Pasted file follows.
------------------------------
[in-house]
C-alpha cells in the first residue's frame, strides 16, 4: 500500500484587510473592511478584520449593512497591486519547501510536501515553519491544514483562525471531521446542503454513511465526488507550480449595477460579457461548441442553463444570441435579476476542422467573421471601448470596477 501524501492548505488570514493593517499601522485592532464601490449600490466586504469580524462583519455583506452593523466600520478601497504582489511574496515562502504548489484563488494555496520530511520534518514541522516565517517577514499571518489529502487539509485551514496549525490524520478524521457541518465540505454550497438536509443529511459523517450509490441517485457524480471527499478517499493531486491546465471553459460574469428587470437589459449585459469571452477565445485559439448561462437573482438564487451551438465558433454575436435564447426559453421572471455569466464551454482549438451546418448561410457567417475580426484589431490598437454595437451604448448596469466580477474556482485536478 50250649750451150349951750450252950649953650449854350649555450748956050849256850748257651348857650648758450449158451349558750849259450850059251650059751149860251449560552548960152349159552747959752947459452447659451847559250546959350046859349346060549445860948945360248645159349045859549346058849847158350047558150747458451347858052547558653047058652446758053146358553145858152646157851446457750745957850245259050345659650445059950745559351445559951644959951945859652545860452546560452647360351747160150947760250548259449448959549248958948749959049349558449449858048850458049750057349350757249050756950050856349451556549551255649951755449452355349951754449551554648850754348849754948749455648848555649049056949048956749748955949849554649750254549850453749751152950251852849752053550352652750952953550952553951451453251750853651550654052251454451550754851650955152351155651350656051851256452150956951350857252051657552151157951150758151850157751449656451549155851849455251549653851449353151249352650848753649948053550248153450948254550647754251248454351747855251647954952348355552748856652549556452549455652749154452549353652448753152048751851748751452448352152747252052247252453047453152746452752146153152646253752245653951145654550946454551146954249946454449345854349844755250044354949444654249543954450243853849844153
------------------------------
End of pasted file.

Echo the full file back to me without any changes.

[in-house]
C-alpha cells in the first residue's frame, strides 16, 4: 500500500484587510473592511478584520449593512497591486519547501510536501515553519491544514483562525471531521446542503454513511465526488507550480449595477460579457461548441442553463444570441435579476476542422467573421471601448470596477 501524501492548505488570514493593517499601522485592532464601490449600490466586504469580524462583519455583506452593523466600520478601497504582489511574496515562502504548489484563488494555496520530511520534518514541522516565517517577514499571518489529502487539509485551514496549525490524520478524521457541518465540505454550497438536509443529511459523517450509490441517485457524480471527499478517499493531486491546465471553459460574469428587470437589459449585459469571452477565445485559439448561462437573482438564487451551438465558433454575436435564447426559453421572471455569466464551454482549438451546418448561410457567417475580426484589431490598437454595437451604448448596469466580477474556482485536478 50250649750451150349951750450252950649953650449854350649555450748956050849256850748257651348857650648758450449158451349558750849259450850059251650059751149860251449560552548960152349159552747959752947459452447659451847559250546959350046859349346060549445860948945360248645159349045859549346058849847158350047558150747458451347858052547558653047058652446758053146358553145858152646157851446457750745957850245259050345659650445059950745559351445559951644959951945859652545860452546560452647360351747160150947760250548259449448959549248958948749959049349558449449858048850458049750057349350757249050756950050856349451556549551255649951755449452355349951754449551554648850754348849754948749455648848555649049056949048956749748955949849554649750254549850453749751152950251852849752053550352652750952953550952553951451453251750853651550654052251454451550754851650955152351155651350656051851256452150956951350857252051657552151157951150758151850157751449656451549155851849455251549653851449353151249352650848753649948053550248153450948254550647754251248454351747855251647954952348355552748856652549556452549455652749154452549353652448753152048751851748751452448352152747252052247252453047453152746452752146153152646253752245653951145654550946454551146954249946454449345854349844755250044354949444654249543954450243853849844153